Scientific research takes many years to compile and analyze. The general public simply is not patient enough to wait around for things to play out. They either forget or dub it a waste. There is a fundamental disconnect due to society’s understanding of science and their drive for instant gratification. You can see this most dangerously occurring in government bodies. A huge example is global warming (climate change). I wonder what the deniers will have to say about this, despite it coming from NASA?
A 14-year NASA mission has confirmed that a massive redistribution of freshwater is occurring across Earth, with middle-latitude belts drying and the tropics and higher latitudes gaining water supplies.
Humans are causing massive changes in the location of water around the world, NASA says – The Washington Post
This next piece is going to make a huge question mark pop up over your head. It’s an interesting concept to think of, isn’t it? Well, I’ll let you read. All I’ll say is that this put a smile on my face, and an I told you so at that ready.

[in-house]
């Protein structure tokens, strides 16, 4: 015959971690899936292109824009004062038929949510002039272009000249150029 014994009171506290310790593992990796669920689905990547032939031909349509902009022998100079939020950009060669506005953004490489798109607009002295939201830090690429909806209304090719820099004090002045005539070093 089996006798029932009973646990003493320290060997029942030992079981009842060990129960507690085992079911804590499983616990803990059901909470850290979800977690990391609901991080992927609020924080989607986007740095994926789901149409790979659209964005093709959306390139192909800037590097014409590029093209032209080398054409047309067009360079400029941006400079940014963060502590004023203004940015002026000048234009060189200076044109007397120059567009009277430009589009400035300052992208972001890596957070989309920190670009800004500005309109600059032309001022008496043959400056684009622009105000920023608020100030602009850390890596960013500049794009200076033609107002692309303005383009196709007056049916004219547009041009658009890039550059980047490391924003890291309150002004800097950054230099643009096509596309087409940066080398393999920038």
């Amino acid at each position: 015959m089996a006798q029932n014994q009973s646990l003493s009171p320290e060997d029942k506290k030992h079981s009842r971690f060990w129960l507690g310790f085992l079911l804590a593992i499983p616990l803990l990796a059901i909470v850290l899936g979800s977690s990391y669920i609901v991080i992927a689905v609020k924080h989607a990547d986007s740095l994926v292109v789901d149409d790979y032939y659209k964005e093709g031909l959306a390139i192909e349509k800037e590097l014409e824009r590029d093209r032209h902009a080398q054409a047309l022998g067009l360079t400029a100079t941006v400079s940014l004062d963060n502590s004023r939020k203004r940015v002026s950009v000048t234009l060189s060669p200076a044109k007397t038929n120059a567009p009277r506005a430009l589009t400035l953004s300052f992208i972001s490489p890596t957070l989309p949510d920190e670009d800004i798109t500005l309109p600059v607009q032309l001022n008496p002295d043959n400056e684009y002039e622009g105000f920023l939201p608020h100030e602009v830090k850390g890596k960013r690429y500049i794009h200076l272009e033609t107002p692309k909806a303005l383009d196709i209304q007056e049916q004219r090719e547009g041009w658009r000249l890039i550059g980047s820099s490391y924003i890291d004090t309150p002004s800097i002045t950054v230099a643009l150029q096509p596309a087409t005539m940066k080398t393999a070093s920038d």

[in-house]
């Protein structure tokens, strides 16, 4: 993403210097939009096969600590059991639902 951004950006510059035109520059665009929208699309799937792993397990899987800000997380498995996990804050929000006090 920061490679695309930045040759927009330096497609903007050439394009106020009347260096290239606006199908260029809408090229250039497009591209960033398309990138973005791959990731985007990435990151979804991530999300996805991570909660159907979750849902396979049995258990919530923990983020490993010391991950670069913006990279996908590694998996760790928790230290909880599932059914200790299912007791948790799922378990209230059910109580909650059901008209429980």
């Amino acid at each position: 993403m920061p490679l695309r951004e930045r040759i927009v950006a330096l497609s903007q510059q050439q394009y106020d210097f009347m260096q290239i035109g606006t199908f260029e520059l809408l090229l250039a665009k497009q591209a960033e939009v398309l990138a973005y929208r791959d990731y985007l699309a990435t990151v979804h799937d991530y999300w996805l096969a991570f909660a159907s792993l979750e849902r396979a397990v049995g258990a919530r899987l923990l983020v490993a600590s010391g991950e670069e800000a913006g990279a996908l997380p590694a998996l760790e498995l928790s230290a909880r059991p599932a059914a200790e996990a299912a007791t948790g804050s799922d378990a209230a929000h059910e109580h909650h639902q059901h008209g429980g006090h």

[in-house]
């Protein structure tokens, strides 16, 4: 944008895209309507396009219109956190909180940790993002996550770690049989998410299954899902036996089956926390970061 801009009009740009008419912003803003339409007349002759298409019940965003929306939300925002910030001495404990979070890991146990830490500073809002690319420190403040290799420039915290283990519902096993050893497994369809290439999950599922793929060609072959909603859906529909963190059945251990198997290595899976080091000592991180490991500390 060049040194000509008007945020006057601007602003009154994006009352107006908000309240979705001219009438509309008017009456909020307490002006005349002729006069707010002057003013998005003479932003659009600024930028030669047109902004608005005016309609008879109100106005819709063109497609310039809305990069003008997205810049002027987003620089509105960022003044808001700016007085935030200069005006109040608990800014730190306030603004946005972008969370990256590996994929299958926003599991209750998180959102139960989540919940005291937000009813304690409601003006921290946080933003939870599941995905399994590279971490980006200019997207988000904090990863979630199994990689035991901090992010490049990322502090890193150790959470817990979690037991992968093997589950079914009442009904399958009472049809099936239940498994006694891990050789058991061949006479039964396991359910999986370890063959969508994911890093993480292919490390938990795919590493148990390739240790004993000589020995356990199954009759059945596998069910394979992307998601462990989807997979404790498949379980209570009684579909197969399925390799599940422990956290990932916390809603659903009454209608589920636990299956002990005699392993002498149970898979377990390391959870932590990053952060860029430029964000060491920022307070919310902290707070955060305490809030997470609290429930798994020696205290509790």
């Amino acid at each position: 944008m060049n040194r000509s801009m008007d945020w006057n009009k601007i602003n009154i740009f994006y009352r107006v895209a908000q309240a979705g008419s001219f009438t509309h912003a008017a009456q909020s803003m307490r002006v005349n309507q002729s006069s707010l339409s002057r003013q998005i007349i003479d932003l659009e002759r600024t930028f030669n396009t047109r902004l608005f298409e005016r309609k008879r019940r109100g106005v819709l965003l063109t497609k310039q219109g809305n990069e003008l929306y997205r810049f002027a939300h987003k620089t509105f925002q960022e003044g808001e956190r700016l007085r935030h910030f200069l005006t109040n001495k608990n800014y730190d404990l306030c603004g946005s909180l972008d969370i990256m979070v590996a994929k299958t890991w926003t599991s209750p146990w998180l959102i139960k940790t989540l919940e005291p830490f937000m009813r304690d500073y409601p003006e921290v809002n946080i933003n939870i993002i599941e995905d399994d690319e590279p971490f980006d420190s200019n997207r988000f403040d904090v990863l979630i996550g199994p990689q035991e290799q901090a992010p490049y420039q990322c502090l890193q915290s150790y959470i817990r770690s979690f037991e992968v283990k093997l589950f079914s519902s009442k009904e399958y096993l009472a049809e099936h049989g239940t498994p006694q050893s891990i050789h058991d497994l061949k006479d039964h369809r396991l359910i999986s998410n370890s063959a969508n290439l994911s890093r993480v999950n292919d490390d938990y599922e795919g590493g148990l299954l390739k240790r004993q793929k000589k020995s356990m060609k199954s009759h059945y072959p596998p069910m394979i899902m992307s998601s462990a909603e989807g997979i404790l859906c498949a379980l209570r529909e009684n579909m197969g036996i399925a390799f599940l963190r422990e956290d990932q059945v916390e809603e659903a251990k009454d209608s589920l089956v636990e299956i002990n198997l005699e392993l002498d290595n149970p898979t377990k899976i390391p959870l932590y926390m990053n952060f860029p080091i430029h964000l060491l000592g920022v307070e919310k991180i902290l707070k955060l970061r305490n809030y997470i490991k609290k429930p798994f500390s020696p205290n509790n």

Donald Trump’s environmental policy is one of the areas in which he has pursued a conventional Republican agenda that has pleased all wings of his party. A handful of Republicans have expressed dismay with the rampant petty corruption of Environmental Protection Agency director Scott Pruitt, now the subject of 11 active investigations into allegations of misconduct. Almost none have questioned the administration’s agenda itself. Which is odd, because Trump’s approach to environmental protection — or, more accurately, lack thereof — is increasingly detached from conservatism.